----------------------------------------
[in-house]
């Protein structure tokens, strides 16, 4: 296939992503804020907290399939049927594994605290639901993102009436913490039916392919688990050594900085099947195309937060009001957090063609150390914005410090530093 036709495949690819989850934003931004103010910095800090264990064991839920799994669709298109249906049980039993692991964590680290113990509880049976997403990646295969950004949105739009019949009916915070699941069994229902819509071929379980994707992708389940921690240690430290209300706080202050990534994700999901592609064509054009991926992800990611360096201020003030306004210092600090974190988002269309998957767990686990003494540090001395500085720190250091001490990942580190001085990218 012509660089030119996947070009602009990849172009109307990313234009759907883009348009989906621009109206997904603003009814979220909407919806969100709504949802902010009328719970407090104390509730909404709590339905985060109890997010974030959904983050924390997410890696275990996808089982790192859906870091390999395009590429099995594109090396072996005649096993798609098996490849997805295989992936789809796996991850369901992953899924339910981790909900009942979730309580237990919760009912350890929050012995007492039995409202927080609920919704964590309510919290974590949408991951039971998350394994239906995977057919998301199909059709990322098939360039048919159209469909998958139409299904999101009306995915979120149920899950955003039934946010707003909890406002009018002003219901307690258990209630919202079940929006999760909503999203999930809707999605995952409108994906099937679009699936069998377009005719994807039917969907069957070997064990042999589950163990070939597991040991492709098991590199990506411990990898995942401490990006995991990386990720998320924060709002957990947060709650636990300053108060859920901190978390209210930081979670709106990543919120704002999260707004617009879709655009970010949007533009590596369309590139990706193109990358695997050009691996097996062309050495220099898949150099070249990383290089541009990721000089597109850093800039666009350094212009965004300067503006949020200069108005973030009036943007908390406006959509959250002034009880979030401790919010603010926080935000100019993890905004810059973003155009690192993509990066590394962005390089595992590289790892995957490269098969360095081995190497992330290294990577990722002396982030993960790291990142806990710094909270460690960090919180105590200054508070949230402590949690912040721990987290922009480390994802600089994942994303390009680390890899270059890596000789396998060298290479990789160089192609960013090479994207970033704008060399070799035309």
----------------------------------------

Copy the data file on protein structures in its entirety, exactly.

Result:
[in-house]
């Protein structure tokens, strides 16, 4: 296939992503804020907290399939049927594994605290639901993102009436913490039916392919688990050594900085099947195309937060009001957090063609150390914005410090530093 036709495949690819989850934003931004103010910095800090264990064991839920799994669709298109249906049980039993692991964590680290113990509880049976997403990646295969950004949105739009019949009916915070699941069994229902819509071929379980994707992708389940921690240690430290209300706080202050990534994700999901592609064509054009991926992800990611360096201020003030306004210092600090974190988002269309998957767990686990003494540090001395500085720190250091001490990942580190001085990218 012509660089030119996947070009602009990849172009109307990313234009759907883009348009989906621009109206997904603003009814979220909407919806969100709504949802902010009328719970407090104390509730909404709590339905985060109890997010974030959904983050924390997410890696275990996808089982790192859906870091390999395009590429099995594109090396072996005649096993798609098996490849997805295989992936789809796996991850369901992953899924339910981790909900009942979730309580237990919760009912350890929050012995007492039995409202927080609920919704964590309510919290974590949408991951039971998350394994239906995977057919998301199909059709990322098939360039048919159209469909998958139409299904999101009306995915979120149920899950955003039934946010707003909890406002009018002003219901307690258990209630919202079940929006999760909503999203999930809707999605995952409108994906099937679009699936069998377009005719994807039917969907069957070997064990042999589950163990070939597991040991492709098991590199990506411990990898995942401490990006995991990386990720998320924060709002957990947060709650636990300053108060859920901190978390209210930081979670709106990543919120704002999260707004617009879709655009970010949007533009590596369309590139990706193109990358695997050009691996097996062309050495220099898949150099070249990383290089541009990721000089597109850093800039666009350094212009965004300067503006949020200069108005973030009036943007908390406006959509959250002034009880979030401790919010603010926080935000100019993890905004810059973003155009690192993509990066590394962005390089595992590289790892995957490269098969360095081995190497992330290294990577990722002396982030993960790291990142806990710094909270460690960090919180105590200054508070949230402590949690912040721990987290922009480390994802600089994942994303390009680390890899270059890596000789396998060298290479990789160089192609960013090479994207970033704008060399070799035309």